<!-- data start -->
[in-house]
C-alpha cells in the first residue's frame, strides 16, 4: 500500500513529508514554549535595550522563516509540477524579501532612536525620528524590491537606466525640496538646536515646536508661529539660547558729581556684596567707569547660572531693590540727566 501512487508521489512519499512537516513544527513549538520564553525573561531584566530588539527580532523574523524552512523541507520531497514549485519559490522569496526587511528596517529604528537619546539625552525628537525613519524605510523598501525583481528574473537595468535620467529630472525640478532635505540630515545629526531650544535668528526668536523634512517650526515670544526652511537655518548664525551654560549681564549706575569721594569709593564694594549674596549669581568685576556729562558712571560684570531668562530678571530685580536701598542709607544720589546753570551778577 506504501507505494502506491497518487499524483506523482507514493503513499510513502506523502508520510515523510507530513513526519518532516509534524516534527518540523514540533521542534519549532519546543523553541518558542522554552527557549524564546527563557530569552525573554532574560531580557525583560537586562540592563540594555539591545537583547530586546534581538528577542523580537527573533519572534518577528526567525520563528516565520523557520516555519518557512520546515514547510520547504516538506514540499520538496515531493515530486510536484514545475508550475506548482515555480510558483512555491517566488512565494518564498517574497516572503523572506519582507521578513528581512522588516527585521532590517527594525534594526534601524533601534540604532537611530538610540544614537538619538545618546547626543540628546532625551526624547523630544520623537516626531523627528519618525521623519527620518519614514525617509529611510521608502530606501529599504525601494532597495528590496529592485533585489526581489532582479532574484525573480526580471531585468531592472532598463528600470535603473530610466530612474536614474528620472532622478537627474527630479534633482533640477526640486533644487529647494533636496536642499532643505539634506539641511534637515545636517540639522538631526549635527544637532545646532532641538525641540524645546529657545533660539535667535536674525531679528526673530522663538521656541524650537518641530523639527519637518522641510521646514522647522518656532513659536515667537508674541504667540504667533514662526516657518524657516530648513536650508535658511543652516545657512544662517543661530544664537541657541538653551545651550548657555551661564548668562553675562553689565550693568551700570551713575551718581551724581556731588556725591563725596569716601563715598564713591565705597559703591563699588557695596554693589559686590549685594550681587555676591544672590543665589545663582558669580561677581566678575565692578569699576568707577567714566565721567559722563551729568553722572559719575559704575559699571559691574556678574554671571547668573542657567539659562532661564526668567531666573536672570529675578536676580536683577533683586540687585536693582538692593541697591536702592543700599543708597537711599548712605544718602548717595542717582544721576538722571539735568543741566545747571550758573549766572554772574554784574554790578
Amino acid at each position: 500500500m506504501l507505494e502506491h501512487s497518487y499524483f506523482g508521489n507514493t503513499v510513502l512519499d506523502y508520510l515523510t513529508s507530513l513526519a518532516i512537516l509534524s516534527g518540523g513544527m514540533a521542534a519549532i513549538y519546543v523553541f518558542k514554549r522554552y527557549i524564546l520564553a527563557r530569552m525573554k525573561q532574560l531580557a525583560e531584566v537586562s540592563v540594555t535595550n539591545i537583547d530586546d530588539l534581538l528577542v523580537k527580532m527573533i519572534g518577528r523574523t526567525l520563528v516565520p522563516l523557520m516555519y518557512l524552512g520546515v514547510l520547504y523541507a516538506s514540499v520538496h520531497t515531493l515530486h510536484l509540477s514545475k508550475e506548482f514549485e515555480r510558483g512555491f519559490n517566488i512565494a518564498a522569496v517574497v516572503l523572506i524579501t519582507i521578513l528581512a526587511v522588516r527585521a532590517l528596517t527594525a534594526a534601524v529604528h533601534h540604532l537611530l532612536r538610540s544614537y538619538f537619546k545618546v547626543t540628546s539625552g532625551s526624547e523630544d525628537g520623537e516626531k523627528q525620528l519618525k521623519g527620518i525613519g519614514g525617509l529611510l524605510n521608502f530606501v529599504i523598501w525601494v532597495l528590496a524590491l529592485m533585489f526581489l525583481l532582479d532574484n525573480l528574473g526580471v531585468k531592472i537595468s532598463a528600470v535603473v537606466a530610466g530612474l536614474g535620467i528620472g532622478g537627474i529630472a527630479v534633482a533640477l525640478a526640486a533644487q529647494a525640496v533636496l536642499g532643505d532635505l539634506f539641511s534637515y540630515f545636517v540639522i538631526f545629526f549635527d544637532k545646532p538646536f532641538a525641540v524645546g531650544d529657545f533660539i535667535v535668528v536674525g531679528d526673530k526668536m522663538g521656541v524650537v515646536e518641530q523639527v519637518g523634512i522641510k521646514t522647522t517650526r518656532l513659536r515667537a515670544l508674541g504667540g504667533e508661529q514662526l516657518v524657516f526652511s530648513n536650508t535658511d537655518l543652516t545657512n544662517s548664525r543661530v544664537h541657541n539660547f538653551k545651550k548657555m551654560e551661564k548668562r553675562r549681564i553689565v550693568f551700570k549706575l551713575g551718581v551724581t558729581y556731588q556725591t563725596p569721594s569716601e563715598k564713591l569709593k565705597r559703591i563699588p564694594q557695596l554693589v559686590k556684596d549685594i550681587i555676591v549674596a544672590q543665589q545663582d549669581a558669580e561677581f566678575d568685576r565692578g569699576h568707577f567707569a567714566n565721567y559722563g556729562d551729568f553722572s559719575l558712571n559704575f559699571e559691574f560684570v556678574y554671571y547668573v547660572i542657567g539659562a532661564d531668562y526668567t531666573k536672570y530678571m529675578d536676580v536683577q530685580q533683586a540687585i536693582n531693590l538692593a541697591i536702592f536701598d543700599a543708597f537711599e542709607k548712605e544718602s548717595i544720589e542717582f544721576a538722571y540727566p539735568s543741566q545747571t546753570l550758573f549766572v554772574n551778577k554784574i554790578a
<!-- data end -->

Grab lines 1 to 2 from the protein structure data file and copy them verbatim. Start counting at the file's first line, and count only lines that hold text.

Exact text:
[in-house]
C-alpha cells in the first residue's frame, strides 16, 4: 500500500513529508514554549535595550522563516509540477524579501532612536525620528524590491537606466525640496538646536515646536508661529539660547558729581556684596567707569547660572531693590540727566 501512487508521489512519499512537516513544527513549538520564553525573561531584566530588539527580532523574523524552512523541507520531497514549485519559490522569496526587511528596517529604528537619546539625552525628537525613519524605510523598501525583481528574473537595468535620467529630472525640478532635505540630515545629526531650544535668528526668536523634512517650526515670544526652511537655518548664525551654560549681564549706575569721594569709593564694594549674596549669581568685576556729562558712571560684570531668562530678571530685580536701598542709607544720589546753570551778577 506504501507505494502506491497518487499524483506523482507514493503513499510513502506523502508520510515523510507530513513526519518532516509534524516534527518540523514540533521542534519549532519546543523553541518558542522554552527557549524564546527563557530569552525573554532574560531580557525583560537586562540592563540594555539591545537583547530586546534581538528577542523580537527573533519572534518577528526567525520563528516565520523557520516555519518557512520546515514547510520547504516538506514540499520538496515531493515530486510536484514545475508550475506548482515555480510558483512555491517566488512565494518564498517574497516572503523572506519582507521578513528581512522588516527585521532590517527594525534594526534601524533601534540604532537611530538610540544614537538619538545618546547626543540628546532625551526624547523630544520623537516626531523627528519618525521623519527620518519614514525617509529611510521608502530606501529599504525601494532597495528590496529592485533585489526581489532582479532574484525573480526580471531585468531592472532598463528600470535603473530610466530612474536614474528620472532622478537627474527630479534633482533640477526640486533644487529647494533636496536642499532643505539634506539641511534637515545636517540639522538631526549635527544637532545646532532641538525641540524645546529657545533660539535667535536674525531679528526673530522663538521656541524650537518641530523639527519637518522641510521646514522647522518656532513659536515667537508674541504667540504667533514662526516657518524657516530648513536650508535658511543652516545657512544662517543661530544664537541657541538653551545651550548657555551661564548668562553675562553689565550693568551700570551713575551718581551724581556731588556725591563725596569716601563715598564713591565705597559703591563699588557695596554693589559686590549685594550681587555676591544672590543665589545663582558669580561677581566678575565692578569699576568707577567714566565721567559722563551729568553722572559719575559704575559699571559691574556678574554671571547668573542657567539659562532661564526668567531666573536672570529675578536676580536683577533683586540687585536693582538692593541697591536702592543700599543708597537711599548712605544718602548717595542717582544721576538722571539735568543741566545747571550758573549766572554772574554784574554790578